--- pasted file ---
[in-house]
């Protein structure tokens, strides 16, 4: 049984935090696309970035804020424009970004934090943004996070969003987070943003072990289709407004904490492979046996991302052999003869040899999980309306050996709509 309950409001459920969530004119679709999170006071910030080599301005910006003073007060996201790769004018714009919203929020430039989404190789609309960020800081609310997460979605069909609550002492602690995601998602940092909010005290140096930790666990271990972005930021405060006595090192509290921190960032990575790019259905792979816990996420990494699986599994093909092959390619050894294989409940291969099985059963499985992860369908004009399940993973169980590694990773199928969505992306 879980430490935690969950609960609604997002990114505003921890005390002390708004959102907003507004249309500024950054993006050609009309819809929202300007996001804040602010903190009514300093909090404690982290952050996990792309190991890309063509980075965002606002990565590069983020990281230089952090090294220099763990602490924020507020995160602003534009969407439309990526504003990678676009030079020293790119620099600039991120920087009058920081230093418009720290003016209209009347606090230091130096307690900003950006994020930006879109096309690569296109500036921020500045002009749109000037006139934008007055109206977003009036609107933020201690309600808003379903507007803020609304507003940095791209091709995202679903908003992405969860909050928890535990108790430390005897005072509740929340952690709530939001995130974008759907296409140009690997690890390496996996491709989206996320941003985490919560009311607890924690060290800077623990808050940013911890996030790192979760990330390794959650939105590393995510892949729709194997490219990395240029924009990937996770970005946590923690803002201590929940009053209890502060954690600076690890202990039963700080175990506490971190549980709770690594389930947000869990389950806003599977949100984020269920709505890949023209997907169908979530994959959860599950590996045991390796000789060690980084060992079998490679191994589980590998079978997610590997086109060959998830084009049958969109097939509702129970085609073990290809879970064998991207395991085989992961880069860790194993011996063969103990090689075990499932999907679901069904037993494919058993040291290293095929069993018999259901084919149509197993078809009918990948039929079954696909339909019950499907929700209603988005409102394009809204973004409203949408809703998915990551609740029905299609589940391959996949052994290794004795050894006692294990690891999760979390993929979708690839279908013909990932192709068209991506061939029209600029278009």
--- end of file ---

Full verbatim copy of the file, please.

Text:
[in-house]
């Protein structure tokens, strides 16, 4: 049984935090696309970035804020424009970004934090943004996070969003987070943003072990289709407004904490492979046996991302052999003869040899999980309306050996709509 309950409001459920969530004119679709999170006071910030080599301005910006003073007060996201790769004018714009919203929020430039989404190789609309960020800081609310997460979605069909609550002492602690995601998602940092909010005290140096930790666990271990972005930021405060006595090192509290921190960032990575790019259905792979816990996420990494699986599994093909092959390619050894294989409940291969099985059963499985992860369908004009399940993973169980590694990773199928969505992306 879980430490935690969950609960609604997002990114505003921890005390002390708004959102907003507004249309500024950054993006050609009309819809929202300007996001804040602010903190009514300093909090404690982290952050996990792309190991890309063509980075965002606002990565590069983020990281230089952090090294220099763990602490924020507020995160602003534009969407439309990526504003990678676009030079020293790119620099600039991120920087009058920081230093418009720290003016209209009347606090230091130096307690900003950006994020930006879109096309690569296109500036921020500045002009749109000037006139934008007055109206977003009036609107933020201690309600808003379903507007803020609304507003940095791209091709995202679903908003992405969860909050928890535990108790430390005897005072509740929340952690709530939001995130974008759907296409140009690997690890390496996996491709989206996320941003985490919560009311607890924690060290800077623990808050940013911890996030790192979760990330390794959650939105590393995510892949729709194997490219990395240029924009990937996770970005946590923690803002201590929940009053209890502060954690600076690890202990039963700080175990506490971190549980709770690594389930947000869990389950806003599977949100984020269920709505890949023209997907169908979530994959959860599950590996045991390796000789060690980084060992079998490679191994589980590998079978997610590997086109060959998830084009049958969109097939509702129970085609073990290809879970064998991207395991085989992961880069860790194993011996063969103990090689075990499932999907679901069904037993494919058993040291290293095929069993018999259901084919149509197993078809009918990948039929079954696909339909019950499907929700209603988005409102394009809204973004409203949408809703998915990551609740029905299609589940391959996949052994290794004795050894006692294990690891999760979390993929979708690839279908013909990932192709068209991506061939029209600029278009």